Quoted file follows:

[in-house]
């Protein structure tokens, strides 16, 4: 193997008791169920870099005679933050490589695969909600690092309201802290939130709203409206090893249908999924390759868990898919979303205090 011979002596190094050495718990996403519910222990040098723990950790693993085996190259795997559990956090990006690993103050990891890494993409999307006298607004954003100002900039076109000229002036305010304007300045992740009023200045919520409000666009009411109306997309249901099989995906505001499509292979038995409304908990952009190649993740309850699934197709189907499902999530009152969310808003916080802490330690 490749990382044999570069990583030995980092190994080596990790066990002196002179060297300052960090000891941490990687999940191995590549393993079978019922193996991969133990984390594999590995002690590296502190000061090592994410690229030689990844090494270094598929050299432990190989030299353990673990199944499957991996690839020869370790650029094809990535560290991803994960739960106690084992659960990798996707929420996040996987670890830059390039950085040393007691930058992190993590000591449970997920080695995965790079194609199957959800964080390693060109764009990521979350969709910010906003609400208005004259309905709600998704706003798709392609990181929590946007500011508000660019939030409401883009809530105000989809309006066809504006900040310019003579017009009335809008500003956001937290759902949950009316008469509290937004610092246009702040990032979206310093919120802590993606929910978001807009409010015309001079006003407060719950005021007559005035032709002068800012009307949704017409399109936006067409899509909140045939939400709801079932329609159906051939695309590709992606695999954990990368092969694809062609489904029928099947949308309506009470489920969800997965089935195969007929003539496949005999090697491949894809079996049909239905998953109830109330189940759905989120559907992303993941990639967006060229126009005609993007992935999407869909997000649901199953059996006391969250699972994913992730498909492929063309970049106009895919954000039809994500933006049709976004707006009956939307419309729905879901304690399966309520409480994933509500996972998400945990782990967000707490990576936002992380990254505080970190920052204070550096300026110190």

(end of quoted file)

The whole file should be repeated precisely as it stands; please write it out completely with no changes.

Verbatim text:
[in-house]
């Protein structure tokens, strides 16, 4: 193997008791169920870099005679933050490589695969909600690092309201802290939130709203409206090893249908999924390759868990898919979303205090 011979002596190094050495718990996403519910222990040098723990950790693993085996190259795997559990956090990006690993103050990891890494993409999307006298607004954003100002900039076109000229002036305010304007300045992740009023200045919520409000666009009411109306997309249901099989995906505001499509292979038995409304908990952009190649993740309850699934197709189907499902999530009152969310808003916080802490330690 490749990382044999570069990583030995980092190994080596990790066990002196002179060297300052960090000891941490990687999940191995590549393993079978019922193996991969133990984390594999590995002690590296502190000061090592994410690229030689990844090494270094598929050299432990190989030299353990673990199944499957991996690839020869370790650029094809990535560290991803994960739960106690084992659960990798996707929420996040996987670890830059390039950085040393007691930058992190993590000591449970997920080695995965790079194609199957959800964080390693060109764009990521979350969709910010906003609400208005004259309905709600998704706003798709392609990181929590946007500011508000660019939030409401883009809530105000989809309006066809504006900040310019003579017009009335809008500003956001937290759902949950009316008469509290937004610092246009702040990032979206310093919120802590993606929910978001807009409010015309001079006003407060719950005021007559005035032709002068800012009307949704017409399109936006067409899509909140045939939400709801079932329609159906051939695309590709992606695999954990990368092969694809062609489904029928099947949308309506009470489920969800997965089935195969007929003539496949005999090697491949894809079996049909239905998953109830109330189940759905989120559907992303993941990639967006060229126009005609993007992935999407869909997000649901199953059996006391969250699972994913992730498909492929063309970049106009895919954000039809994500933006049709976004707006009956939307419309729905879901304690399966309520409480994933509500996972998400945990782990967000707490990576936002992380990254505080970190920052204070550096300026110190």